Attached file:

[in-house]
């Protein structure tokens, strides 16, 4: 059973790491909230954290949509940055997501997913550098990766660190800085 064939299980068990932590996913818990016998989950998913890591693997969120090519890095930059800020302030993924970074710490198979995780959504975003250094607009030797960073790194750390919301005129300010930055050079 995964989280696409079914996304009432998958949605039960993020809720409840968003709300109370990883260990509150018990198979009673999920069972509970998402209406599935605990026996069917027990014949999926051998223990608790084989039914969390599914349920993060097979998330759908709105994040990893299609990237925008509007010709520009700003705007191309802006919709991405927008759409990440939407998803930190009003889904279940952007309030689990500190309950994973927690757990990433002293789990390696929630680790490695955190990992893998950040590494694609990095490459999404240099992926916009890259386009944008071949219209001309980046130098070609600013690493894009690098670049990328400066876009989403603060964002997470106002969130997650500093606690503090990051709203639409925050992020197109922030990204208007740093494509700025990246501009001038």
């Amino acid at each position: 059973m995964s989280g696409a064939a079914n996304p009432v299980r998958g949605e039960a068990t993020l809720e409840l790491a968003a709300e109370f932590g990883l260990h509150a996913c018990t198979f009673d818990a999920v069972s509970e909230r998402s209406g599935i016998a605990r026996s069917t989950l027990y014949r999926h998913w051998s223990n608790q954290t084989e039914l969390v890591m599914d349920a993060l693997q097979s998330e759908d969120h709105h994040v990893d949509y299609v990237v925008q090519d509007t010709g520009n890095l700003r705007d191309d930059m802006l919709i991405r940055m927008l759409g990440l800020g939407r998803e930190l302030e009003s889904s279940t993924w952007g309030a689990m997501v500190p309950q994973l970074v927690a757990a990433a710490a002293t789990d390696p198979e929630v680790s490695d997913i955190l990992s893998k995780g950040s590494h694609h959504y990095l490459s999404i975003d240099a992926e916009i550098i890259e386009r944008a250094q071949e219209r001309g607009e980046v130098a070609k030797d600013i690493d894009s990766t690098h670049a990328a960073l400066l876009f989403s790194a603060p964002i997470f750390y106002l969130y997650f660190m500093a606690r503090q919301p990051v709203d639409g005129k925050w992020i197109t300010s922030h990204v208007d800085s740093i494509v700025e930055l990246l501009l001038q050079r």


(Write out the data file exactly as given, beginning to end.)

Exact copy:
[in-house]
């Protein structure tokens, strides 16, 4: 059973790491909230954290949509940055997501997913550098990766660190800085 064939299980068990932590996913818990016998989950998913890591693997969120090519890095930059800020302030993924970074710490198979995780959504975003250094607009030797960073790194750390919301005129300010930055050079 995964989280696409079914996304009432998958949605039960993020809720409840968003709300109370990883260990509150018990198979009673999920069972509970998402209406599935605990026996069917027990014949999926051998223990608790084989039914969390599914349920993060097979998330759908709105994040990893299609990237925008509007010709520009700003705007191309802006919709991405927008759409990440939407998803930190009003889904279940952007309030689990500190309950994973927690757990990433002293789990390696929630680790490695955190990992893998950040590494694609990095490459999404240099992926916009890259386009944008071949219209001309980046130098070609600013690493894009690098670049990328400066876009989403603060964002997470106002969130997650500093606690503090990051709203639409925050992020197109922030990204208007740093494509700025990246501009001038």
């Amino acid at each position: 059973m995964s989280g696409a064939a079914n996304p009432v299980r998958g949605e039960a068990t993020l809720e409840l790491a968003a709300e109370f932590g990883l260990h509150a996913c018990t198979f009673d818990a999920v069972s509970e909230r998402s209406g599935i016998a605990r026996s069917t989950l027990y014949r999926h998913w051998s223990n608790q954290t084989e039914l969390v890591m599914d349920a993060l693997q097979s998330e759908d969120h709105h994040v990893d949509y299609v990237v925008q090519d509007t010709g520009n890095l700003r705007d191309d930059m802006l919709i991405r940055m927008l759409g990440l800020g939407r998803e930190l302030e009003s889904s279940t993924w952007g309030a689990m997501v500190p309950q994973l970074v927690a757990a990433a710490a002293t789990d390696p198979e929630v680790s490695d997913i955190l990992s893998k995780g950040s590494h694609h959504y990095l490459s999404i975003d240099a992926e916009i550098i890259e386009r944008a250094q071949e219209r001309g607009e980046v130098a070609k030797d600013i690493d894009s990766t690098h670049a990328a960073l400066l876009f989403s790194a603060p964002i997470f750390y106002l969130y997650f660190m500093a606690r503090q919301p990051v709203d639409g005129k925050w992020i197109t300010s922030h990204v208007d800085s740093i494509v700025e930055l990246l501009l001038q050079r």